The previous technical file provided background information on the distinction to be made in Aikido between position and movement.

It was explained in that file why the sword's shomen strike cannot be made when returning to the hanmi position, why it occurs earlier, when the first foot is moved from the hanmi position, that is when the feet are supported in a square (kenka goshi), when the second (rear) foot has not yet moved, therefore before returning to the hanmi position.

This is not a particularity of the sword. Whether with a sword, a jo or bare hands, you always strike on the square support of kenka goshi, never in hanmi. This is a general rule of Aikido.

The video re-emphasizes this general rule, this time using the jo's gaeshi tsuki thrust as an example :

In case you'd like confirmation from an authority above mine, here's a video by Morihiro SAITO demonstrating exactly the same way of thrusting gaeshi tsuki :


And should confirmation from an even higher authority be required, here's a photo of O Sensei performing gaeshi tsuki in exactly the same way :

It is perfectly clear from this photo that O Sensei's back (right) foot has not yet moved at the moment of the strike. It is in the exact position it occupied the moment before, when O Sensei was still in hanmi position. Only the front (left) foot has moved to leave the hanmi position and strike. 

O Sensei is therefore not in hanmi position at all in this moment of striking, since he has just left it, he is in kenka goshi support, his feet are in square. It's only in the next instant that he brings his right foot behind his left to return to the hanmi position, and in so doing moves away from uchi-jo (Morihiro Saito in the photo).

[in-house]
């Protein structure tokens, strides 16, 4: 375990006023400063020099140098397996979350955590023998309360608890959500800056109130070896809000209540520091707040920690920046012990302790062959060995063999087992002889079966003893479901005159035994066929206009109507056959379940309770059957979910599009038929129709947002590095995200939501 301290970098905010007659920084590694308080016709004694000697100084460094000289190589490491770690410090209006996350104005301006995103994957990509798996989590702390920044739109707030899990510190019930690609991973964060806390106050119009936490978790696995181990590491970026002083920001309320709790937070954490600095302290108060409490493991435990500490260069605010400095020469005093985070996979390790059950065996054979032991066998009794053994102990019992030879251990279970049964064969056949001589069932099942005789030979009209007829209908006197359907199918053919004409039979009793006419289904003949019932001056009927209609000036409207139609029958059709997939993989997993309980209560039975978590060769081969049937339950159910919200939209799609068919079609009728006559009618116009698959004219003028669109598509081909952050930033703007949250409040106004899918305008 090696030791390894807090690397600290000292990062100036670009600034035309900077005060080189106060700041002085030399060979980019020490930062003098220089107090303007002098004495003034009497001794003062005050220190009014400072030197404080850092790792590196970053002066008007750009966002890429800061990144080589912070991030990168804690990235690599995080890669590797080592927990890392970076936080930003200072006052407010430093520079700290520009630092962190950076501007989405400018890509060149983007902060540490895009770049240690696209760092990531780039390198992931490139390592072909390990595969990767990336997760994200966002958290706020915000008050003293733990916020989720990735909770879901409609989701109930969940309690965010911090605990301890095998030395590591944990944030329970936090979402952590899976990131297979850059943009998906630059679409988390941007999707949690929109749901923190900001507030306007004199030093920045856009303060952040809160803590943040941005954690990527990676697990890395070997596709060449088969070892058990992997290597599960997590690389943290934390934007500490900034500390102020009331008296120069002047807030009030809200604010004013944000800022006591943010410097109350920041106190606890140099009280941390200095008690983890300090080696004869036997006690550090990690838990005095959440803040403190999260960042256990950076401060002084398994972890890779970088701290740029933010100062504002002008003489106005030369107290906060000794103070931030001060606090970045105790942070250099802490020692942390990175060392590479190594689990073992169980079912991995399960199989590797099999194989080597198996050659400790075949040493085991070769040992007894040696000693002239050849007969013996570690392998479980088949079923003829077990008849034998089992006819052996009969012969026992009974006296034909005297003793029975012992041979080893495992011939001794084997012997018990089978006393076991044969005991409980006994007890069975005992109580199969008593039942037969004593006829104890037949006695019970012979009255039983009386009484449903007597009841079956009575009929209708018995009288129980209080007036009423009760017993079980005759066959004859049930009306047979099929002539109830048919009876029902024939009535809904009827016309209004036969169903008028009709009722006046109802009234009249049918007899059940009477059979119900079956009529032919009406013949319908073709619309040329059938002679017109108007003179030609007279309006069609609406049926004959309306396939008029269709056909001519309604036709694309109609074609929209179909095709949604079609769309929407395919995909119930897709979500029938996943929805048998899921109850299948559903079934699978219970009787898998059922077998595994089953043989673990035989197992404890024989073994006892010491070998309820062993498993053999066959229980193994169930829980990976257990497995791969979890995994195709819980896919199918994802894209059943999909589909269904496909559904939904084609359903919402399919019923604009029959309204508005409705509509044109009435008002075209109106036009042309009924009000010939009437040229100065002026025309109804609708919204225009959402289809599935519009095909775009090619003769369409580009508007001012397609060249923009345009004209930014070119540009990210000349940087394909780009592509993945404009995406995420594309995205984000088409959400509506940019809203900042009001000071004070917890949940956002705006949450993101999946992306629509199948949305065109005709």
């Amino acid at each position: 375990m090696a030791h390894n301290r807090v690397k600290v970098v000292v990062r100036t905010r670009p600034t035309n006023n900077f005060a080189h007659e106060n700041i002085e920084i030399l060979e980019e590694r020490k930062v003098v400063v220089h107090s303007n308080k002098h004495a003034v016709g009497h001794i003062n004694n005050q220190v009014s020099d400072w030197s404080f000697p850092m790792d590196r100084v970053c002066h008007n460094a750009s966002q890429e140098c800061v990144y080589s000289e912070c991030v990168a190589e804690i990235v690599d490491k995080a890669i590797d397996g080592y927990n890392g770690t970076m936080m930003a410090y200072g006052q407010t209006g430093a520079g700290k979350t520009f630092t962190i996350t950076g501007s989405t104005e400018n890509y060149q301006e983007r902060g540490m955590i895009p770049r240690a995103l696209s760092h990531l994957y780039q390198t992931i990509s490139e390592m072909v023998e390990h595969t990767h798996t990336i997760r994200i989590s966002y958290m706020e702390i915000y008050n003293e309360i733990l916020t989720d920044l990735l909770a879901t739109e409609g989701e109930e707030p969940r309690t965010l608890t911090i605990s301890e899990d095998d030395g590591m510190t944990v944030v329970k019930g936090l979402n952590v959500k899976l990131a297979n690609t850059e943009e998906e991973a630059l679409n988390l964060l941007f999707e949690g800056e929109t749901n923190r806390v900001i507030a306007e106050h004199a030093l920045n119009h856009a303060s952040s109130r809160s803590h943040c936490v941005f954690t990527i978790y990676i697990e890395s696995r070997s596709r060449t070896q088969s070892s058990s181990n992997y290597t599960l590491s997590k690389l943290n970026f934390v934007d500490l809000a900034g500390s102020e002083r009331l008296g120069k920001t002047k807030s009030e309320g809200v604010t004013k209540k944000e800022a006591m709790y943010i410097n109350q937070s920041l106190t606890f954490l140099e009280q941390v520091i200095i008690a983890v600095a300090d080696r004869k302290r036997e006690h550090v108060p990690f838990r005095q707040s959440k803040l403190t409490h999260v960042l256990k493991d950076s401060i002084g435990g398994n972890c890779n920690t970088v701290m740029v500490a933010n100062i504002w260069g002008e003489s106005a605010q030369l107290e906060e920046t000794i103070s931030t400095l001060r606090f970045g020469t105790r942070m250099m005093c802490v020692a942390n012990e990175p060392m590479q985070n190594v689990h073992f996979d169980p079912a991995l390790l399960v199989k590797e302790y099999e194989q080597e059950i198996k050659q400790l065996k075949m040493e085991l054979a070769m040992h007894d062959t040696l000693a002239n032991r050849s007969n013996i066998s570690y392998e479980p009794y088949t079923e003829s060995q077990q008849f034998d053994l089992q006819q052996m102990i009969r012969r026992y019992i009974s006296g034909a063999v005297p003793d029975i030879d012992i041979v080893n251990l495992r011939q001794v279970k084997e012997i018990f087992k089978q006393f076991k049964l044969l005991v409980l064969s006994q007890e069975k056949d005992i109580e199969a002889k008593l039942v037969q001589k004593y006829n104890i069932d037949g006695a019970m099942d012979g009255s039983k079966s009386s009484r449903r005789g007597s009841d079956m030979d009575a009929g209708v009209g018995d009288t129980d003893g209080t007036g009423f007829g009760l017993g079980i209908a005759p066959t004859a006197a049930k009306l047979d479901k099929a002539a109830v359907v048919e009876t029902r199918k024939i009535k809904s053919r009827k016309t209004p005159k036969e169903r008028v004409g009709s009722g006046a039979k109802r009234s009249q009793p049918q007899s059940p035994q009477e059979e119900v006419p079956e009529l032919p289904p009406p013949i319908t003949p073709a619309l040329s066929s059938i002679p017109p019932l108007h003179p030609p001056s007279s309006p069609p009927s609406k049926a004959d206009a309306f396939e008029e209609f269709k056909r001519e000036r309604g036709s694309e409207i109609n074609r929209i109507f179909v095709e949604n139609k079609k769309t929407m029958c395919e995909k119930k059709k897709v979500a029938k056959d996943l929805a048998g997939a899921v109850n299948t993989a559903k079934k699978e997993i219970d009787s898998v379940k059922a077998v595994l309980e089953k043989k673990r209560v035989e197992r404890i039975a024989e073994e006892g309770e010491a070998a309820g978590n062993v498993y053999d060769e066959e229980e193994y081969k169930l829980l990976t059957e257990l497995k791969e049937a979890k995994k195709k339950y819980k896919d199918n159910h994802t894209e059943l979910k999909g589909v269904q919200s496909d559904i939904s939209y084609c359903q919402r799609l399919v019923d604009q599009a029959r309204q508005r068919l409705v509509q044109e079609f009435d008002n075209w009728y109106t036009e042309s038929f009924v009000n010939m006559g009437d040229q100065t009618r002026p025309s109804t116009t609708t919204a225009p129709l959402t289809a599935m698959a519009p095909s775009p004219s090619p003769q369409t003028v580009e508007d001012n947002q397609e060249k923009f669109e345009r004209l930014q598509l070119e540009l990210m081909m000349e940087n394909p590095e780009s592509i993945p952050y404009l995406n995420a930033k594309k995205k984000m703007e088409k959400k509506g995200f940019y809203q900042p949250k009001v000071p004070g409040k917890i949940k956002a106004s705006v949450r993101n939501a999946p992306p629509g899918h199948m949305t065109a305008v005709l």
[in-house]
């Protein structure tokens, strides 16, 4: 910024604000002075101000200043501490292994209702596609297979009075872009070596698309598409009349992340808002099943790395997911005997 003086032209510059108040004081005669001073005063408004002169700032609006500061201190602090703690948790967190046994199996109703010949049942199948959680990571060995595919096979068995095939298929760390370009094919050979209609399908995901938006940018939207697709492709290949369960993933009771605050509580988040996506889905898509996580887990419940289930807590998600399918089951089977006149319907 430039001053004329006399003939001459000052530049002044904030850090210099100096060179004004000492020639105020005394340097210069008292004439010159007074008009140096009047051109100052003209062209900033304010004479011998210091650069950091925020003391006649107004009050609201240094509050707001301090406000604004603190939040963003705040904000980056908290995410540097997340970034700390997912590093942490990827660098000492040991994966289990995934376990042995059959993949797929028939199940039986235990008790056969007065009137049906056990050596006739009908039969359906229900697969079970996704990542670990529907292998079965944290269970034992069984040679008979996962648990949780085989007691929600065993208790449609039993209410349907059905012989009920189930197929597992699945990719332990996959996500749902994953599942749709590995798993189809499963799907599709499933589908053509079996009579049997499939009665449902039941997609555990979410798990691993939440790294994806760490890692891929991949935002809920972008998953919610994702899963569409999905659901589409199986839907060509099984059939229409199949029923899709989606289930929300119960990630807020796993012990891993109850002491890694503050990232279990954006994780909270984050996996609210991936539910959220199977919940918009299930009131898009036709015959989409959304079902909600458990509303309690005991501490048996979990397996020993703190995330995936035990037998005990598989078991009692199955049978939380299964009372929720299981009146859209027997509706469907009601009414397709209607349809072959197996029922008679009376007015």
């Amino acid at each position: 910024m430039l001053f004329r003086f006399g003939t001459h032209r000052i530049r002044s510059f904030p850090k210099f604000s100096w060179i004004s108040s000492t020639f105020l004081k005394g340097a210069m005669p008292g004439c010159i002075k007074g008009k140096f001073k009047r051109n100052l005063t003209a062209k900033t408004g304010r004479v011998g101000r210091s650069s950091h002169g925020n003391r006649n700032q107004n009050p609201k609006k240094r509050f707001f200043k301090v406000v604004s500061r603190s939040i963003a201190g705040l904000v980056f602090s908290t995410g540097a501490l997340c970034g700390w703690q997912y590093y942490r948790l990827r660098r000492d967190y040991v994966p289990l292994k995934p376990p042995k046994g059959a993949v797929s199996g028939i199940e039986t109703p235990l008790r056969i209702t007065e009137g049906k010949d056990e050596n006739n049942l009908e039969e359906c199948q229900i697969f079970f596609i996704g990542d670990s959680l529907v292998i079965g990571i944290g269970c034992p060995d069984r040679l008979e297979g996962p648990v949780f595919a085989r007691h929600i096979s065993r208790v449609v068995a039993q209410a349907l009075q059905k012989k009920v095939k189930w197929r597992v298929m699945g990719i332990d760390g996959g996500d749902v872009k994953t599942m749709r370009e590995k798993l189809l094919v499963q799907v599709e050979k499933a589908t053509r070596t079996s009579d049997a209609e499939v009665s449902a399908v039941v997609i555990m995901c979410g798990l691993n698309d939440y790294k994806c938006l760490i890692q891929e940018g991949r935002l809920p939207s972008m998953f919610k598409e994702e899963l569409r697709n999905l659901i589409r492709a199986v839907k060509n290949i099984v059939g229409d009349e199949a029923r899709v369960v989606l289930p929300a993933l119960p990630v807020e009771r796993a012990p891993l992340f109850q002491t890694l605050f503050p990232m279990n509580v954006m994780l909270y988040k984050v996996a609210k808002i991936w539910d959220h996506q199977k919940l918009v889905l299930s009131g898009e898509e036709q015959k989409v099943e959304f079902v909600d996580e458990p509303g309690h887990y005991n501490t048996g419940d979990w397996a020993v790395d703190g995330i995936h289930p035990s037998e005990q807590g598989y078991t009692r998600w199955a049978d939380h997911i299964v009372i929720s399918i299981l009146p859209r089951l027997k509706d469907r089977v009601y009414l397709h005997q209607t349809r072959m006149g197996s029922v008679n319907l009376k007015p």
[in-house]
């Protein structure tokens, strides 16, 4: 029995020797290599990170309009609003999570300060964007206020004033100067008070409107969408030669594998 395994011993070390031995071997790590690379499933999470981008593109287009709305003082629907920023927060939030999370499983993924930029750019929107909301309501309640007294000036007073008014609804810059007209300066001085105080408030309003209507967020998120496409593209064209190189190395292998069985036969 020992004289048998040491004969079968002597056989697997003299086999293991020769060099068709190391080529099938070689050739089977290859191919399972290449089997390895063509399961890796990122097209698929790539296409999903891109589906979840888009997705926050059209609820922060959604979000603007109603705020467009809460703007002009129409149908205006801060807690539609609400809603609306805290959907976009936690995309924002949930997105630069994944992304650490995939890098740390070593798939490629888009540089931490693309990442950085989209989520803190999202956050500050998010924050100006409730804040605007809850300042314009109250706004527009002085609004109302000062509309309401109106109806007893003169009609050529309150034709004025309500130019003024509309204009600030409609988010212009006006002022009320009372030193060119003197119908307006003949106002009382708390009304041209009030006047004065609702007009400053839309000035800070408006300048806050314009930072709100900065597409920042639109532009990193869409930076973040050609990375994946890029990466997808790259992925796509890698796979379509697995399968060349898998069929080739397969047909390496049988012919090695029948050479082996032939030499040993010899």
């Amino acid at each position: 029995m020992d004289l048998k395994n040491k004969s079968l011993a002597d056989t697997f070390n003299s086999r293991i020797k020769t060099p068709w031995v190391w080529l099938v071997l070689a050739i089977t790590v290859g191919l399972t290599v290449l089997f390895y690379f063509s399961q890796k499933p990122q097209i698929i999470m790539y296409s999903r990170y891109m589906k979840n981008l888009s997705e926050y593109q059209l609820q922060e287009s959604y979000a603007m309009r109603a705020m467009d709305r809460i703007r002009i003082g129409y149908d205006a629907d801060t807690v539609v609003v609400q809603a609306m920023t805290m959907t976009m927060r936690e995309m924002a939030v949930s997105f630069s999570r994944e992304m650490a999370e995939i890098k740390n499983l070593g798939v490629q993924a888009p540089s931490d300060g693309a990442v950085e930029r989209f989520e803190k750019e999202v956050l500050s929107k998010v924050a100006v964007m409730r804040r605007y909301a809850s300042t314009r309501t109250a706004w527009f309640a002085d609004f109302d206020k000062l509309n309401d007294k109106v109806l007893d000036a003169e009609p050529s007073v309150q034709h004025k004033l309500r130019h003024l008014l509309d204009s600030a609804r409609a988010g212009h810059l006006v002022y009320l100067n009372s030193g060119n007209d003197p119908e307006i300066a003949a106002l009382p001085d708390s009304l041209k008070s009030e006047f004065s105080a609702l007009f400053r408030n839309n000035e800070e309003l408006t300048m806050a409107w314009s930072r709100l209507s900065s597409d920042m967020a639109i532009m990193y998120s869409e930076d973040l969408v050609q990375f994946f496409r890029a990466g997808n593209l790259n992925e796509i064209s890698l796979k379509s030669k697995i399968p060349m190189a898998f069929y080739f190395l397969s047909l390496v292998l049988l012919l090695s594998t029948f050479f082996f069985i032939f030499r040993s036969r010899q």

The return to hanmi is always a move away after the strike, a distancing from the opponent. This natural withdrawal of the body is a necessary consequence of the effacement of the rear hip. With weapons, it has an essential function : it enables the blade to be immediately withdrawn from the body of the opponent who has just been pierced.

For the sake of comparison, I've extracted the same moment from Master Saito's video. It also shows that his back foot has not yet moved at the moment of the strike, and that he is therefore not in the hanmi position, just like O Sensei :

So, contrary to what is practiced in most dojos, the gaeshi tsuki strike is absolutely not done in the hanmi position.

It's a myth, a fantasy, and in truth an oversimplification that has led us to believe that everything in Aikido must be done in hanmi and that hanmi must be applied to everything. Hanmi is only the starting position for any action, a fundamental position indeed, because Aikido movement depends on it, but hanmi is never at the heart of the movement. No Aikido strike is made in the hanmi position, all are executed at the kenka goshi moment of the movement.

It's also important to understand that this kenka goshi time is artificially stopped in the photos, extracted from a movement. In reality, it's just a brief hold, and should not be confused with a position.

Modern Aikido - and, admittedly, a significant part of Iwama's Aikido - have confused what is support, and therefore movement, with what is position. Once again, the only position in Aikido is hanmi, which is a stop, a moment of waiting quite distinct from movement. All other images are, on the contrary, the supporting phases of a movement, and are therefore not positions.